Adding fractions with different denominators may seem like a daunting task, but with a little practice, it becomes much easier. In this guide, we’ll walk you through the process of adding fractions with different denominators step by step. This way, you’ll be able to confidently solve these types of problems in the future. Let’s get started!

## Step 1: Find the Least Common Denominator (LCD)

The first step in adding fractions with different denominators is to find the least common denominator (LCD). The LCD is the smallest number that is a multiple of both denominators. To find the LCD:

- List the multiples of each denominator.
- Identify the smallest number that appears in both lists.

**Example:**

Suppose you want to add 1/4 and 2/3. Start by listing the multiples of 4 and 3:

Multiples of 4: 4, 8, 12, 16, 20, … Multiples of 3: 3, 6, 9, 12, 15, …

The smallest common multiple is 12, so the LCD is 12.

## Step 2: Convert the Fractions to Equivalent Fractions with the LCD

Now that you’ve found the LCD, you need to convert the original fractions to equivalent fractions with the LCD as their denominator. To do this:

- Divide the LCD by the original denominator.
- Multiply the numerator and denominator of the original fraction by the result from step 1.

**Example:**

Continuing with our example of 1/4 + 2/3:

- Convert 1/4 to an equivalent fraction with a denominator of 12:LCD (12) ÷ original denominator (4) = 3 1/4 × 3/3 = 3/12
- Convert 2/3 to an equivalent fraction with a denominator of 12:LCD (12) ÷ original denominator (3) = 4 2/3 × 4/4 = 8/12

Now you have the equivalent fractions 3/12 and 8/12.

## Step 3: Add the Equivalent Fractions

Now that both fractions have the same denominator, you can add them together by simply adding their numerators:

**Example:**

3/12 + 8/12 = (3 + 8)/12 = 11/12

So, 1/4 + 2/3 = 11/12.

## Step 4: Simplify the Resulting Fraction (if necessary)

In some cases, the resulting fraction can be simplified further. To do this:

- Find the greatest common divisor (GCD) of the numerator and the denominator.
- Divide the numerator and the denominator by the GCD.

**Example:**

In our example, the resulting fraction was 11/12, which is already in its simplest form. However, let’s consider a different example: 2/6 + 3/8.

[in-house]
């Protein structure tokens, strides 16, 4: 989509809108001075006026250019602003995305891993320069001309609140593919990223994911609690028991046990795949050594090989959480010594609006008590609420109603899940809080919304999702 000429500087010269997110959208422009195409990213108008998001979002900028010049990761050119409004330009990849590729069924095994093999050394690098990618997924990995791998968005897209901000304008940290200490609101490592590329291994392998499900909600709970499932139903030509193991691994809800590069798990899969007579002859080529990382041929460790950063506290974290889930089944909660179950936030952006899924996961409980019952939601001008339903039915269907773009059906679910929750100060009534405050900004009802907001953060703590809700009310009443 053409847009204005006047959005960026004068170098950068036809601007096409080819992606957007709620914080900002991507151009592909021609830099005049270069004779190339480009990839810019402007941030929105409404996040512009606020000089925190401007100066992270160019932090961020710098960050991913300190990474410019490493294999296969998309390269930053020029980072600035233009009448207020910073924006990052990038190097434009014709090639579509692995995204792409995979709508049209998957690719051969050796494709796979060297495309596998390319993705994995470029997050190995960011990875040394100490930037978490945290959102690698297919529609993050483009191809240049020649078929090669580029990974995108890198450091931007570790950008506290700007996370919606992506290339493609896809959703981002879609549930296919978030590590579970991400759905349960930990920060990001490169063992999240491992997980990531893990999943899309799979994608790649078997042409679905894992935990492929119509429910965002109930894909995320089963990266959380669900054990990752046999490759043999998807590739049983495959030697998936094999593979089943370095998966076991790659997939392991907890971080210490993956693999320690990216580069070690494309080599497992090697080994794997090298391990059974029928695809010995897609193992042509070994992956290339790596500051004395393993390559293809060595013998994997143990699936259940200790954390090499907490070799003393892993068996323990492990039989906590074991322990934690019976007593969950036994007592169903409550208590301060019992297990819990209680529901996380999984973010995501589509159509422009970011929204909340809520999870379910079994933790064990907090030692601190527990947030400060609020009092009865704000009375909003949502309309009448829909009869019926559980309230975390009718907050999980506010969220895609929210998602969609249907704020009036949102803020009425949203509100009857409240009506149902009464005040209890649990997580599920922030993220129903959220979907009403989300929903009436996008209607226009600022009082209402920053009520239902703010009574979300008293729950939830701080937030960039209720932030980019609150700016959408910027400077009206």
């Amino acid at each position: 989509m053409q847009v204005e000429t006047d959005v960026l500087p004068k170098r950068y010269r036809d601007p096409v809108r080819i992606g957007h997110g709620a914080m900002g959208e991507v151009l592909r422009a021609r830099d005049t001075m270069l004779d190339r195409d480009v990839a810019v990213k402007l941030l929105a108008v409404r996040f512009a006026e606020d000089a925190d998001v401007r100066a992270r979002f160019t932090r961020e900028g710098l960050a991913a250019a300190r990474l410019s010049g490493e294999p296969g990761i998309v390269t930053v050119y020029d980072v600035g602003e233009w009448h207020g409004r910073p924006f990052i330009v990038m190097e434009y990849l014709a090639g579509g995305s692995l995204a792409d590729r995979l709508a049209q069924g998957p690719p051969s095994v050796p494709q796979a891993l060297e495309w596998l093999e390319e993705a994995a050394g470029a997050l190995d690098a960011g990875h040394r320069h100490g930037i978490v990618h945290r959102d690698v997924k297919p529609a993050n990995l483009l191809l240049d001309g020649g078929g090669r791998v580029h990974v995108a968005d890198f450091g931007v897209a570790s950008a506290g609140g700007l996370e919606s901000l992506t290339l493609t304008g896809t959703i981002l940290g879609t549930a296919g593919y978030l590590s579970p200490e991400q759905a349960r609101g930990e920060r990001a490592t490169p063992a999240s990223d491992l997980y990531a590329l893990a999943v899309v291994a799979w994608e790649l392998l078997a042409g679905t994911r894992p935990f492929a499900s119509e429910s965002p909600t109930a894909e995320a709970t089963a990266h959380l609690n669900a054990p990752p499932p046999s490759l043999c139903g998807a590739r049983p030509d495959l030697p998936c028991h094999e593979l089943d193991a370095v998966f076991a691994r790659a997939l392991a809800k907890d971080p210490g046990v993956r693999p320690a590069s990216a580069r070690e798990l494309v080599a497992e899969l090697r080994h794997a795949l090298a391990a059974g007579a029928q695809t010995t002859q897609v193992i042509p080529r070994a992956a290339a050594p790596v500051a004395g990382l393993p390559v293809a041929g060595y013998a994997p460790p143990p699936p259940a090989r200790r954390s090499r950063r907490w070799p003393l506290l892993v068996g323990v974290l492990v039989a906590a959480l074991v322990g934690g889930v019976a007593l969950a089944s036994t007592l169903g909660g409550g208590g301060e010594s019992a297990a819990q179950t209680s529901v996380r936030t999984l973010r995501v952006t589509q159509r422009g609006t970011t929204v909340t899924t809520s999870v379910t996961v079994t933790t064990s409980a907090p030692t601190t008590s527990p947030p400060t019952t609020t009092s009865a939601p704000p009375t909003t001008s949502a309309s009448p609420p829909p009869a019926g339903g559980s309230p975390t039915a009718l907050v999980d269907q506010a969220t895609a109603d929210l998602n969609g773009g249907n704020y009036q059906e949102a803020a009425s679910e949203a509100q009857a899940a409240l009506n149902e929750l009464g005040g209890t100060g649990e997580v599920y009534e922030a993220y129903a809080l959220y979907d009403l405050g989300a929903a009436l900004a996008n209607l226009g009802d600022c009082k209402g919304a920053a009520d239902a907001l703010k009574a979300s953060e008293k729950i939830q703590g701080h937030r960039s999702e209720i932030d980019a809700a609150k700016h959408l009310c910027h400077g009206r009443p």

Following the steps outlined above, we find the LCD to be 24, and the equivalent fractions to be 8/24 and 9/24. Adding these together gives us 17/24. Now let’s check for simplification:

GCD(17, 24) = 1 (17 and 24 have no common factors other than 1)

Since the GCD is 1, the fraction is already in its simplest form, and we can conclude that 2/6 + 3/8 = 17/24.

## Summary of the Steps to Add Fractions with Different Denominators

Here’s a quick recap of the steps to follow when adding fractions with different denominators:

- Find the least common denominator (LCD) of the two fractions.
- Convert the original fractions to equivalent fractions with the LCD as their denominator.
- Add the numerators of the equivalent fractions while keeping the denominator the same.
- Simplify the resulting fraction, if necessary.

Now you have a clear understanding of how to add fractions with different denominators. With practice, you’ll become more comfortable with this process and be able to tackle more complex fraction problems with ease.

Remember that the key to successfully adding fractions with different denominators is finding the least common denominator and converting the original fractions to equivalent fractions with that denominator. Once you’ve done that, the process of adding the fractions and simplifying the result (if needed) becomes straightforward.

By following these steps, you’ll build a strong foundation in understanding and solving fraction problems, which is an essential skill in mathematics. So, keep practicing and applying these techniques, and you’ll become an expert in no time.

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